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Here are some things to consider when preparing to get a job or once on the job.

Preparing to get a job

Young man discussing job options

If you need to change jobs, find your first job or return to work, either an occupational therapist or a psychologist can support you to find something that best suits you. They need to know about your background, present skills, interests and goals. The psychologist will ask you about your behavioral strengths and find areas where you may experience some difficulties. This information will help the occupational therapist or the psychologist suggest what you need to do to get that new job.

A job has to fit in with what you can physically do. An occupational therapist or a physiotherapist can assess your maximum ability to:

  • lift
  • carry
  • sit
  • stand

Once this assessment is done, the occupational therapist or physiotherapist will discuss what work tasks are most suitable for you.

A physiotherapist can suggest exercises to increase your flexibility and strength. You can talk to an exercise physiologist about your goals at work and you will get exercises to increase energy and fitness.

It can be confusing to go through the maze of job-seeking agencies and services. An occupational therapist or a social worker can guide you in doing transition to work programs, approaching disability employment agencies, applying for jobs and going to job interviews.
Applying for jobs and going through an interview process can be challenging and at times may lead to some stress and anxiety. Psychologists can teach you strategies for recognising stress and using strategies to keep you calm.

On the job

Workplace coaching

If you are uncertain about how to start a new job, a social worker or a psychologist can provide coaching to guide you. Starting a new job can mean meeting new people who may not understand your disability. If you choose to disclose your disability at work, you can talk with a psychologist about how to feel comfortable talking with others about your disability.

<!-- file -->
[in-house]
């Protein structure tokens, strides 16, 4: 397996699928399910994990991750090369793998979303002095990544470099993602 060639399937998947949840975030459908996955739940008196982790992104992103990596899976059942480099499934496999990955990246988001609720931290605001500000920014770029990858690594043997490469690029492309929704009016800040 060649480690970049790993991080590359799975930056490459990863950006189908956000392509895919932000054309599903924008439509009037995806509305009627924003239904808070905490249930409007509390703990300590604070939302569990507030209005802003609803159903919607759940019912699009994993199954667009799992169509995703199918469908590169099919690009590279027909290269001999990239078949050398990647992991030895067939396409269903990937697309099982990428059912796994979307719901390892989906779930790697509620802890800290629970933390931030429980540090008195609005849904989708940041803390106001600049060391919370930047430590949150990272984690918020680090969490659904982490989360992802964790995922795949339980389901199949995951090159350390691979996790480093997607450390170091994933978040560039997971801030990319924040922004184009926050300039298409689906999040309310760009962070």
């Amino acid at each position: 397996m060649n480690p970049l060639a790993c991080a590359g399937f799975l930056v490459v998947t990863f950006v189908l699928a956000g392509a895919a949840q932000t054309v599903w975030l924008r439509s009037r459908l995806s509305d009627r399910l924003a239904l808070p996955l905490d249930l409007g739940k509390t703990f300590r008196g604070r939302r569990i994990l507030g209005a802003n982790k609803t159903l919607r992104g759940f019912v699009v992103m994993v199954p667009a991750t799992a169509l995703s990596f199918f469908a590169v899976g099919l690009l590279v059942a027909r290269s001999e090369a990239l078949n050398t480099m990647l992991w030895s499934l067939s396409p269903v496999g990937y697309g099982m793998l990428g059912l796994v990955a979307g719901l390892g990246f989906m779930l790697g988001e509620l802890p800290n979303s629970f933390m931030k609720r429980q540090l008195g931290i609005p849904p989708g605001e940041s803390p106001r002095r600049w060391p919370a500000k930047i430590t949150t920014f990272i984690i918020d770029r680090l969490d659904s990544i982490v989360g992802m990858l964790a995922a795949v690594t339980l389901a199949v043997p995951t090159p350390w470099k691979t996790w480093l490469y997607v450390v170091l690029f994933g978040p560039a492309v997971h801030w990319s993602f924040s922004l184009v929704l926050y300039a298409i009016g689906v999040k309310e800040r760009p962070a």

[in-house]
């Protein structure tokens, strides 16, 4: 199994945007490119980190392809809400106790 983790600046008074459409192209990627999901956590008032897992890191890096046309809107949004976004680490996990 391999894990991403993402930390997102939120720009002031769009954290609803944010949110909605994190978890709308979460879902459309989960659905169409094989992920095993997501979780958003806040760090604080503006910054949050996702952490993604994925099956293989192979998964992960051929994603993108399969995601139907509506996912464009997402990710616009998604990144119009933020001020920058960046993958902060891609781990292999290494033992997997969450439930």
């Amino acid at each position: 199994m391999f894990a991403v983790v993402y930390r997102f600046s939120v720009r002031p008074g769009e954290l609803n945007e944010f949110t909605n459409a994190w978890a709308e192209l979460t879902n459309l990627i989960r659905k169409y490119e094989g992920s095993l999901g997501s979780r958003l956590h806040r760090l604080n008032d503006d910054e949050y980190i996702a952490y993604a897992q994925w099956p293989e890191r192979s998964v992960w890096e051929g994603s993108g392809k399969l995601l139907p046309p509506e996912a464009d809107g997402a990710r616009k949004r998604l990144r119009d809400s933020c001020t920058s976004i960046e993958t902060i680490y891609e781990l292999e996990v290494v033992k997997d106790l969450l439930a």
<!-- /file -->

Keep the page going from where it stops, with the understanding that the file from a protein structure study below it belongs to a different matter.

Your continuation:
Communication skills

A speech pathologist can work with you to develop your use of speech and/or other methods such as a communication aid. A speech pathologist can also assist you to develop your reading and writing skills and communication skills to support you in the workplace.

Injury prevention

You want to make sure that you do not get any injuries while at work. A physiotherapist or an occupational therapist can suggest good posture and body movement. The occupational therapist can advise you on safe work practices.

Workplace modifications

Man working at computer

Modifications are sometimes needed in the workplace to make it accessible. Workplace modifications could include:

  • changing the arrangement of furniture
  • equipment such as a height-adjustable desk, portable photocopier or phone headset
  • making your computer accessible 
  • changing the doorways or door openings

An occupational therapist will support you to get these workplace modifications done.

A speech pathologist can advise you and your employer about any modifications needed to your work tasks or environment to ensure that you can communicate effectively.

Mobility is very important in the workplace. Therapists can offer support in terms of devices to use and exercises to do.

Workplace bullying and stress

Sometimes you might think that people are bullying you. You might be stressed about how you are doing your job. A psychologist or a social worker can talk with you and support you so that you can enjoy your work.

Fitness at work

You might be exhausted by the time you get to work. If there are no underlying reasons for your fatigue, an exercise physiologist can provide you with exercises and advice about how to improve your general fitness and make it feel easier to get through the day. This includes simple activities you can do at work so your muscles remain strong and flexible.